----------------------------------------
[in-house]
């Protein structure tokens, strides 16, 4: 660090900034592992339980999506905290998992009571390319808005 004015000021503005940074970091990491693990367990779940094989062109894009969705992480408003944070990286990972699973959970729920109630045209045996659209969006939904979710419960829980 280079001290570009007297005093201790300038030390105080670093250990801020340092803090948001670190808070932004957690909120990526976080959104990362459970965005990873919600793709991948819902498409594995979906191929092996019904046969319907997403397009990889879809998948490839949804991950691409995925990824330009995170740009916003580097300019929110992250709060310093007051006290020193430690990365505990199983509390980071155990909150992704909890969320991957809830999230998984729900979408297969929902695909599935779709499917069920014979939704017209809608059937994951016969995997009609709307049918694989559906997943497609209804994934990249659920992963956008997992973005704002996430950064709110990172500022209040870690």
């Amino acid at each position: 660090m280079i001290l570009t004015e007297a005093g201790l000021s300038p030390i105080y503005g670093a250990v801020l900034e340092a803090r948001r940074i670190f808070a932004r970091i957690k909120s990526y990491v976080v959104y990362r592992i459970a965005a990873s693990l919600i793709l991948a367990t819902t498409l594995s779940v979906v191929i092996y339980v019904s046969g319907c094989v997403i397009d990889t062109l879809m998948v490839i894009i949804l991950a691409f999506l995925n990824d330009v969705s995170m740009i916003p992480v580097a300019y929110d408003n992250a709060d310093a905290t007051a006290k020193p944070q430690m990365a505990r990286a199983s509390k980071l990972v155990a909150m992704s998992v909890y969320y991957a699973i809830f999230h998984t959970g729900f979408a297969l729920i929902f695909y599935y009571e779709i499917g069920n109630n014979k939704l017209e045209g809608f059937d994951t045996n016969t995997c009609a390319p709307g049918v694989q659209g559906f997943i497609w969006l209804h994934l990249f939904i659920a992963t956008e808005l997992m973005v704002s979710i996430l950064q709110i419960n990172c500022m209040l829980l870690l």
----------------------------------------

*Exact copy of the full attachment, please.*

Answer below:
[in-house]
């Protein structure tokens, strides 16, 4: 660090900034592992339980999506905290998992009571390319808005 004015000021503005940074970091990491693990367990779940094989062109894009969705992480408003944070990286990972699973959970729920109630045209045996659209969006939904979710419960829980 280079001290570009007297005093201790300038030390105080670093250990801020340092803090948001670190808070932004957690909120990526976080959104990362459970965005990873919600793709991948819902498409594995979906191929092996019904046969319907997403397009990889879809998948490839949804991950691409995925990824330009995170740009916003580097300019929110992250709060310093007051006290020193430690990365505990199983509390980071155990909150992704909890969320991957809830999230998984729900979408297969929902695909599935779709499917069920014979939704017209809608059937994951016969995997009609709307049918694989559906997943497609209804994934990249659920992963956008997992973005704002996430950064709110990172500022209040870690």
């Amino acid at each position: 660090m280079i001290l570009t004015e007297a005093g201790l000021s300038p030390i105080y503005g670093a250990v801020l900034e340092a803090r948001r940074i670190f808070a932004r970091i957690k909120s990526y990491v976080v959104y990362r592992i459970a965005a990873s693990l919600i793709l991948a367990t819902t498409l594995s779940v979906v191929i092996y339980v019904s046969g319907c094989v997403i397009d990889t062109l879809m998948v490839i894009i949804l991950a691409f999506l995925n990824d330009v969705s995170m740009i916003p992480v580097a300019y929110d408003n992250a709060d310093a905290t007051a006290k020193p944070q430690m990365a505990r990286a199983s509390k980071l990972v155990a909150m992704s998992v909890y969320y991957a699973i809830f999230h998984t959970g729900f979408a297969l729920i929902f695909y599935y009571e779709i499917g069920n109630n014979k939704l017209e045209g809608f059937d994951t045996n016969t995997c009609a390319p709307g049918v694989q659209g559906f997943i497609w969006l209804h994934l990249f939904i659920a992963t956008e808005l997992m973005v704002s979710i996430l950064q709110i419960n990172c500022m209040l829980l870690l």